I write a fair amount about tea-related cocktails on this blog, sure, and one of the best tips I ever got about keeping my teaware clean was from a bartender. Actually, he recommended Bar Keepers Friend for my stainless cookware — and it's a wonder on that, cleaning and polishing like a dream! — but I began using it throughout the kitchen with great results. BKF is similar to Comet but without the scary chemicals; another great cleanser is Bon Ami. I've used baking soda as well as salt with a lemon, which work fine — I haven't tried vinegar, though I love this lazier related method involving wine! — but when I've neglected a pot for some time and need the big guns to spiff her up, I find Bar Keepers Friend indispensable — and, importantly, soft enough without scratching. Rinse well!

Tuesday, August 13, 2013

Tuesday tea tunes: Do the reggay!

Summer always finds me turning to my reggae cache, which has gotten bigger than I expected. Here's a languid tea tune from the tea-wary islands: Dillinger's "Cup of Tea" ...

Friday, August 9, 2013

Keemun, Obi Wan Kenobi. It's our only hope.

My research into virtual performance has begun exploring some of the cutting-edge technology that may soon astound.

Much of the performance spectacles we've seen in recent years — from the Tupac resurrection at last year's Coachella to Hatsune Miku and the other digital idol singers in Japan — are often reported as being holograms, but they're not. They're two-dimensional projections made to simulate 3-D, actually using an upgraded theater trick from the 19th century.

Three-dimensional projection into real space, though, is creeping its way into reality. There are numerous projects in the works now to generate 3-D images, say, dancing on top of your iPad or in the middle of your dining table. The video below — a quickie, just 12 seconds — shows a demonstration of the latter. It's a tiny teapot, projected in 3-D so you can see — as the camera moves around it — the whole object from all sides, including real shadows.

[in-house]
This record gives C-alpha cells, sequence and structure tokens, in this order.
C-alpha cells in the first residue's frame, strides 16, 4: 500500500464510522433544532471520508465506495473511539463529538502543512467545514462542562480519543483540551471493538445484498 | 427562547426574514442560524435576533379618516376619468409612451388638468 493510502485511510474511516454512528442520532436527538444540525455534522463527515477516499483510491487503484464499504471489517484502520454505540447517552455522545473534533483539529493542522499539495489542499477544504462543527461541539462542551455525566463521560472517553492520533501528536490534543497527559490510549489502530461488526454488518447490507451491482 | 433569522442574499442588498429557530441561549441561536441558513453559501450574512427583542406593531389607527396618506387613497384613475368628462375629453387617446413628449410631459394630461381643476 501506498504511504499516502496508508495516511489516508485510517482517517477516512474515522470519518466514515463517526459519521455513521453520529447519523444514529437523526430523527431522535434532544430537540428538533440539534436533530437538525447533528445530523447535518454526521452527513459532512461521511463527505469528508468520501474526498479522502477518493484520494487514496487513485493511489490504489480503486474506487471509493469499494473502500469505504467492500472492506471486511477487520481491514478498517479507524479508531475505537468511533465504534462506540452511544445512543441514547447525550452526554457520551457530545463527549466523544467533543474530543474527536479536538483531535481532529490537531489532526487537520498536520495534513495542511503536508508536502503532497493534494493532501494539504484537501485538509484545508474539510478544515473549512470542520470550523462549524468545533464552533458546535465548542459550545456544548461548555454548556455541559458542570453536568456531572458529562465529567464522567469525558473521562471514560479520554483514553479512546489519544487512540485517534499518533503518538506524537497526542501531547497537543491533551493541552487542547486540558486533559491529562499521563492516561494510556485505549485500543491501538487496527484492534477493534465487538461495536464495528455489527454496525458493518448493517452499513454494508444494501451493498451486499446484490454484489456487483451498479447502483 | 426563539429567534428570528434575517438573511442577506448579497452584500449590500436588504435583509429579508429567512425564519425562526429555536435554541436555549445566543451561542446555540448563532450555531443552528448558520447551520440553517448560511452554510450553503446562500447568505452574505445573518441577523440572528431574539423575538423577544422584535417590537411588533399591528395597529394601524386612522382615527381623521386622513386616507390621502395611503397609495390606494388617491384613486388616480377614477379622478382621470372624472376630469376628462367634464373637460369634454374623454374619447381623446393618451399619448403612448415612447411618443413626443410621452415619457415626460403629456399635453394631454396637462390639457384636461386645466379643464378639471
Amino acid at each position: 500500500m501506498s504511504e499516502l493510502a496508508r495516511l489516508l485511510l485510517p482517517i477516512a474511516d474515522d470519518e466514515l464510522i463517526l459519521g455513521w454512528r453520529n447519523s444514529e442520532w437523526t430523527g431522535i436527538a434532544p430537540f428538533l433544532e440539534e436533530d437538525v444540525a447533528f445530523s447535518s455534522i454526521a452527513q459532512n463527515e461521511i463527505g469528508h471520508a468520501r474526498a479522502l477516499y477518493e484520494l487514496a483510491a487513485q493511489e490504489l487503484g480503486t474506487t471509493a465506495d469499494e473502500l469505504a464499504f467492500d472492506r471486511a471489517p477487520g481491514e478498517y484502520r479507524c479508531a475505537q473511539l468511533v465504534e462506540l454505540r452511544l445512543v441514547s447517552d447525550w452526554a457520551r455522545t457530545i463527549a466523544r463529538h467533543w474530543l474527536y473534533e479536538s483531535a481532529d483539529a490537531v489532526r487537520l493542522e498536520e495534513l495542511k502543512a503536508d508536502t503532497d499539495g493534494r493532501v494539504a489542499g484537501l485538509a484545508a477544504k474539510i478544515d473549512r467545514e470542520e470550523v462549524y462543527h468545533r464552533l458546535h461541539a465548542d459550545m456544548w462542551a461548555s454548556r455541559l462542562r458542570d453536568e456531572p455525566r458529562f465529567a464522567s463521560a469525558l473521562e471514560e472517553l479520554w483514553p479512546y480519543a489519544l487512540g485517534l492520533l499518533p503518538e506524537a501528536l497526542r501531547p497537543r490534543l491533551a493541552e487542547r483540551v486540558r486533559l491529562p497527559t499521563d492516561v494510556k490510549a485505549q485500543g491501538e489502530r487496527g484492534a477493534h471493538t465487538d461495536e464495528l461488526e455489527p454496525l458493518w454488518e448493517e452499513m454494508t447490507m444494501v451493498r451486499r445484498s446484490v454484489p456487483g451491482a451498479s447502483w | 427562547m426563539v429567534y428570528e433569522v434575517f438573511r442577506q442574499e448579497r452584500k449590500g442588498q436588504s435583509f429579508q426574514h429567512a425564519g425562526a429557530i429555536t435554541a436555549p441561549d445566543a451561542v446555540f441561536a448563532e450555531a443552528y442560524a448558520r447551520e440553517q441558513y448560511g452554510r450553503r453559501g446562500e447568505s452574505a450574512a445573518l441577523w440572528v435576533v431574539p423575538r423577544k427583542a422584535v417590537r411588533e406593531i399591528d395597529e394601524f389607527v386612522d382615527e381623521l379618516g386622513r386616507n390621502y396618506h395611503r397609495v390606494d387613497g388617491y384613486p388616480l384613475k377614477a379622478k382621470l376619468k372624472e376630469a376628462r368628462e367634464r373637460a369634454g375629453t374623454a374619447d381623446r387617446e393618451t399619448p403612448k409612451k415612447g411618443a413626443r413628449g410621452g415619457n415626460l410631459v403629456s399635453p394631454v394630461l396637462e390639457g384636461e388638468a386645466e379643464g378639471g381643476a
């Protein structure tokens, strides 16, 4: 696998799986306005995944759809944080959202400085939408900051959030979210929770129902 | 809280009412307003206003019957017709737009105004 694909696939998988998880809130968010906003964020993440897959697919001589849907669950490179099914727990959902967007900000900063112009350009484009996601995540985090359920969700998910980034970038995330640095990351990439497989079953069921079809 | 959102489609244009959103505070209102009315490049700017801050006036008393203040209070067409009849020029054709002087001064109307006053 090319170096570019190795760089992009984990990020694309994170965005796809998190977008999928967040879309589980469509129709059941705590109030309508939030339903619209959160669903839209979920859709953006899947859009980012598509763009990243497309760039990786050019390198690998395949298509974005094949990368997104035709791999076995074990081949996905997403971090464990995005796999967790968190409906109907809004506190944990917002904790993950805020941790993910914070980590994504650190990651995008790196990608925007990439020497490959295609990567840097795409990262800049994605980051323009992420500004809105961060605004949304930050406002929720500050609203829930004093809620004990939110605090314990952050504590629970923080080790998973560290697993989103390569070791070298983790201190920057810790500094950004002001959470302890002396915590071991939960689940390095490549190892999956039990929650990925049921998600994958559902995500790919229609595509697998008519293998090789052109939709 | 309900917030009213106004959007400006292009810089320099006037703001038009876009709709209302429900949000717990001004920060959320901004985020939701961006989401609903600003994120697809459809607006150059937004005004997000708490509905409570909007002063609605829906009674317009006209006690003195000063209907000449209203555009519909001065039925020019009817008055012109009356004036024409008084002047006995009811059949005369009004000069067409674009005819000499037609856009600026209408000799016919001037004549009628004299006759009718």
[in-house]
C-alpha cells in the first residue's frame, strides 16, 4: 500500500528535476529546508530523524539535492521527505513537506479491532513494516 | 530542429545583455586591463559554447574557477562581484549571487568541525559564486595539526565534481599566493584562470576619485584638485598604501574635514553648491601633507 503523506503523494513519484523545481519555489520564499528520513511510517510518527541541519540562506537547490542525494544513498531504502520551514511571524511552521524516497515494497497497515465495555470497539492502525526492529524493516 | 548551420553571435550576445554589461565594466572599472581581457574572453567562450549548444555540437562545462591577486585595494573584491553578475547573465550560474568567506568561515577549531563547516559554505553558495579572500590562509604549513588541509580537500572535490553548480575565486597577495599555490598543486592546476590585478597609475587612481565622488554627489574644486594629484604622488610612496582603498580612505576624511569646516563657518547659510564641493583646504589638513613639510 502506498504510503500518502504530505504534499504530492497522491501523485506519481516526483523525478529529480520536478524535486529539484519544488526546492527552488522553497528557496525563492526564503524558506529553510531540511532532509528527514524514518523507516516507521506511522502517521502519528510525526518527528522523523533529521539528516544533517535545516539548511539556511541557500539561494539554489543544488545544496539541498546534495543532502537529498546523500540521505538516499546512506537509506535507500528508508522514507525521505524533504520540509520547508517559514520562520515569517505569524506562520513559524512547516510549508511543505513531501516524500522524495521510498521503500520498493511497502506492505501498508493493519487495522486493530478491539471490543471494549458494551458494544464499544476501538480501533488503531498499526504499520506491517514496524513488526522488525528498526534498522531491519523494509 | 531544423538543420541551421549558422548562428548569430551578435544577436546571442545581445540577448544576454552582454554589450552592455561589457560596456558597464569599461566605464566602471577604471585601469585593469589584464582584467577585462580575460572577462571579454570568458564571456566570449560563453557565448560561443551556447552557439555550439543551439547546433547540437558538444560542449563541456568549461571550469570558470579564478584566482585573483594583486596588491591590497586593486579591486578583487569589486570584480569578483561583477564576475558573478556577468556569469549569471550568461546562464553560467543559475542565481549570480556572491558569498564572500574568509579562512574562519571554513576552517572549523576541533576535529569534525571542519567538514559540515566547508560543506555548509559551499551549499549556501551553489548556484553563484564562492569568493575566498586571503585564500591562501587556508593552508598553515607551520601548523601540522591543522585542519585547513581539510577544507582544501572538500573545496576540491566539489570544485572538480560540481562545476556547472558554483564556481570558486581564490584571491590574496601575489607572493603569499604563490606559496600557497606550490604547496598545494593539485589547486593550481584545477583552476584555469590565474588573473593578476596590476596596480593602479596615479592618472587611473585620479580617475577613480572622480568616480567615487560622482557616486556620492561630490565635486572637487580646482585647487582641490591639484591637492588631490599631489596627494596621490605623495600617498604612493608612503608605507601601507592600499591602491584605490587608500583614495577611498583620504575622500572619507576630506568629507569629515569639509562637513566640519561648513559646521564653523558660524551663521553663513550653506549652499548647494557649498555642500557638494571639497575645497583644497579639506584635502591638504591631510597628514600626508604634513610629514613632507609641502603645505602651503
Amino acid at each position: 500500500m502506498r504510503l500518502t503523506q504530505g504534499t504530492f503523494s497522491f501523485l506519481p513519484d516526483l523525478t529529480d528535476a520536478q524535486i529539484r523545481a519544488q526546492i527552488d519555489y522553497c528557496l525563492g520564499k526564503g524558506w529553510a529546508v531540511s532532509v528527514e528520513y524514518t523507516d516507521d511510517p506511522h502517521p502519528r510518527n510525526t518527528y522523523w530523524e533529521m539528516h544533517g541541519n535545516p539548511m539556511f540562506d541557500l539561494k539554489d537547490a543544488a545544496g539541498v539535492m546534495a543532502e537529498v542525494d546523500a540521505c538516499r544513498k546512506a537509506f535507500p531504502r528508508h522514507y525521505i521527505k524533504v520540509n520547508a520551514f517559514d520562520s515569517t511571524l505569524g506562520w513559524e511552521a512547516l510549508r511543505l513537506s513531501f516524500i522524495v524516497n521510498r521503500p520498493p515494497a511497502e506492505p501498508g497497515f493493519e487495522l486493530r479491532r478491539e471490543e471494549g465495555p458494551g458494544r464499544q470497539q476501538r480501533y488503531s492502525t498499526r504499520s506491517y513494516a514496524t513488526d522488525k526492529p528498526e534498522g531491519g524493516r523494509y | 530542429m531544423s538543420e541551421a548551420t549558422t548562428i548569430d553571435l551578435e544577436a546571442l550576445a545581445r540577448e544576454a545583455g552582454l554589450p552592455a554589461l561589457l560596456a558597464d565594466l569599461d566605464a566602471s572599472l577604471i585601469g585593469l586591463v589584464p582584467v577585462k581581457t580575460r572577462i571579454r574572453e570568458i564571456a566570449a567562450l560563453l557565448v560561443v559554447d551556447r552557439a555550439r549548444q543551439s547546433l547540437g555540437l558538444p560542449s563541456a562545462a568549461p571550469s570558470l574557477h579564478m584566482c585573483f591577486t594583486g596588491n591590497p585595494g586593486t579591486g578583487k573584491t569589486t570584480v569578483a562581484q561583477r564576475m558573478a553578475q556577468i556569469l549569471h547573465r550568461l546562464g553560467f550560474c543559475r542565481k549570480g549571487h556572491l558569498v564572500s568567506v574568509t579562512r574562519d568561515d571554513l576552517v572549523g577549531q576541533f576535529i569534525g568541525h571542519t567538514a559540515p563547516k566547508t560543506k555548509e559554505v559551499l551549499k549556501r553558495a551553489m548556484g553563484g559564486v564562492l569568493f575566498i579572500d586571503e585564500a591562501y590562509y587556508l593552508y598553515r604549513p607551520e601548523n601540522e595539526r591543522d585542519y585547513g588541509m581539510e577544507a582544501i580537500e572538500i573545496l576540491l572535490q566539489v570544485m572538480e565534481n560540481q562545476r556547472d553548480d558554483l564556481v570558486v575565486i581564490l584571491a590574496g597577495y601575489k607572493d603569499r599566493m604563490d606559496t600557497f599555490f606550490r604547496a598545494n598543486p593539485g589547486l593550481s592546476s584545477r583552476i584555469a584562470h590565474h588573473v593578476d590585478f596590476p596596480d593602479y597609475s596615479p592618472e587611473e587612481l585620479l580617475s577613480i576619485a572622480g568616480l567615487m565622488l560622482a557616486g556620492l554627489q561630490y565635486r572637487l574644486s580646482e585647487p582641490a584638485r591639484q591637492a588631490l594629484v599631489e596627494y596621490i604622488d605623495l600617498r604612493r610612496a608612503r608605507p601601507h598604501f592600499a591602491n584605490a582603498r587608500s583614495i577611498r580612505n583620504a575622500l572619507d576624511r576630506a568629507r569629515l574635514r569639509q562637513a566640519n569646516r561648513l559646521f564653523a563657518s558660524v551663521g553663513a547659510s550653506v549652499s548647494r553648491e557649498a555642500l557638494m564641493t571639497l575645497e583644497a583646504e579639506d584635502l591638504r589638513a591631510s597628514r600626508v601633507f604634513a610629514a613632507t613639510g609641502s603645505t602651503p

We're gonna see that Princess Leia hologram tech before we die, by gum.

Wednesday, August 7, 2013

Bear, boat, tea

I'm loving the naturalistic artwork of Lieke van der Vorst, a young artist from the Netherlands. In a cut-out and block-print style, she depicts wondrous scenes often involving forest animals in some communion or activity with humans, often children. Her site is a delight to page through, including samples of her work and photos from her earthy but stylish realm.

She uses the bear a lot, often shown as if it were an imaginary friend, and of course I'm drawn to this scene of a young woman having tea with the bear — on a boat, of course.

Somehow it took me back to one of my favorite novels of all time: The Bear Comes Home by Rafi Zabor, an elegantly written tale of a complicated bear who plays jazz saxophone — some of the best writing about music ever.

Tuesday, August 6, 2013

Tuesday tea tunes: Vaporwave

On my main blog, I recently wrote about a new (to me) subgenre of music called vaporwave — a bittersweet concoction often entirely comprised of reconstituted parts from commercial music sources. It plays like a pleasant ad soundtrack, or mellifluous mall music. The experience is usually better than that sounds.

Anyway, one of the vaporwave artists I ran across is called Pen15Club, and here's a series of his/her sounds, an album of sorts titled "Tea Time" and including the appetizing tracks "Tea Time," "Coffee Cake," "Milk," "A Cube of Artificial Sweetener," etc.

Sunday, August 4, 2013

Tea and whiskey highball

In cooler months, my transition from afternoon into evening occasionally goes like this. As afternoon tea wanes, I return to the last dregs of work that must be tended, and the black tea in my cup or certainly that remaining in the pot loses its heat. Finishing my labors, I take the tepid or cold cup to the bar and splash some whiskey or bourbon into it. Then I start thinking about a real cocktail and dinner.

The marriage of tea and whiskey cleans up good, as my dad used to say, and isn't seasonal. Chow offers up a superb recipe for a Tea and Whiskey highball that I tried this weekend. It's basically a well-blended twist on a julep and a sour. Given the cool-down and the syrup prep, it takes some advance planning — but it's worth it.

The details suggest using Lapsang Souchong — using nothing but that might take the smoke a little far, though I recommend adding at least a pinch of it to a good black tea (my beloved Keemun worked swimmingly).

Thursday, August 1, 2013

The teapot speaks

Spotted. Adored. Reblogged.